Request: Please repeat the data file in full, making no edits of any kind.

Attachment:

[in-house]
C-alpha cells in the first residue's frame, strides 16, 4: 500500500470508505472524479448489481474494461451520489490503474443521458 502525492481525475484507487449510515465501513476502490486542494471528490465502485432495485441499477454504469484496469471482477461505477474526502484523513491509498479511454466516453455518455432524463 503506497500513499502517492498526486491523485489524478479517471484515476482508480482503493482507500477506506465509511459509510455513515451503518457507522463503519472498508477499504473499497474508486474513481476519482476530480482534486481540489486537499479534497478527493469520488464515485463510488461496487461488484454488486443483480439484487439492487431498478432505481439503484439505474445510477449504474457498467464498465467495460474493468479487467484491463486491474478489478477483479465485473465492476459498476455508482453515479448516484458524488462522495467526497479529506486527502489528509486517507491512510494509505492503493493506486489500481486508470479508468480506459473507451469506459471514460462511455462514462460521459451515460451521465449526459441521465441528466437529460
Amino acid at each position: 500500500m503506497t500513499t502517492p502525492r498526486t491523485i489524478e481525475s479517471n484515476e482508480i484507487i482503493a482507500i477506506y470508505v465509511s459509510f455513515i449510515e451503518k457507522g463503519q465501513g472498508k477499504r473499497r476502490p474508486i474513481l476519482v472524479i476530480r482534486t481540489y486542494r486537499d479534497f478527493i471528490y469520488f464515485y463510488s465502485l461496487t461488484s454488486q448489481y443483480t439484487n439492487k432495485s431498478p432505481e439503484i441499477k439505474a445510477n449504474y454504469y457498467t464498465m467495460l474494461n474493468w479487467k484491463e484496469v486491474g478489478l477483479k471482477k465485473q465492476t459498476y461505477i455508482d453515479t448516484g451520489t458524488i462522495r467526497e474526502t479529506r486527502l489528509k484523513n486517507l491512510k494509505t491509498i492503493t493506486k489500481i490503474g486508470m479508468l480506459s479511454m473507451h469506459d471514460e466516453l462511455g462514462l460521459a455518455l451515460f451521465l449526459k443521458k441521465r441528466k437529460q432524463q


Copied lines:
[in-house]
C-alpha cells in the first residue's frame, strides 16, 4: 500500500470508505472524479448489481474494461451520489490503474443521458 502525492481525475484507487449510515465501513476502490486542494471528490465502485432495485441499477454504469484496469471482477461505477474526502484523513491509498479511454466516453455518455432524463 503506497500513499502517492498526486491523485489524478479517471484515476482508480482503493482507500477506506465509511459509510455513515451503518457507522463503519472498508477499504473499497474508486474513481476519482476530480482534486481540489486537499479534497478527493469520488464515485463510488461496487461488484454488486443483480439484487439492487431498478432505481439503484439505474445510477449504474457498467464498465467495460474493468479487467484491463486491474478489478477483479465485473465492476459498476455508482453515479448516484458524488462522495467526497479529506486527502489528509486517507491512510494509505492503493493506486489500481486508470479508468480506459473507451469506459471514460462511455462514462460521459451515460451521465449526459441521465441528466437529460
Amino acid at each position: 500500500m503506497t500513499t502517492p502525492r498526486t491523485i489524478e481525475s479517471n484515476e482508480i484507487i482503493a482507500i477506506y470508505v465509511s459509510f455513515i449510515e451503518k457507522g463503519q465501513g472498508k477499504r473499497r476502490p474508486i474513481l476519482v472524479i476530480r482534486t481540489y486542494r486537499d479534497f478527493i471528490y469520488f464515485y463510488s465502485l461496487t461488484s454488486q448489481y443483480t439484487n439492487k432495485s431498478p432505481e439503484i441499477k439505474a445510477n449504474y454504469y457498467t464498465m467495460l474494461n474493468w479487467k484491463e484496469v486491474g478489478l477483479k471482477k465485473q465492476t459498476y461505477i455508482d453515479t448516484g451520489t458524488i462522495r467526497e474526502t479529506r486527502l489528509k484523513n486517507l491512510k494509505t491509498i492503493t493506486k489500481i490503474g486508470m479508468l480506459s479511454m473507451h469506459d471514460e466516453l462511455g462514462l460521459a455518455l451515460f451521465l449526459k443521458k441521465r441528466k437529460q432524463q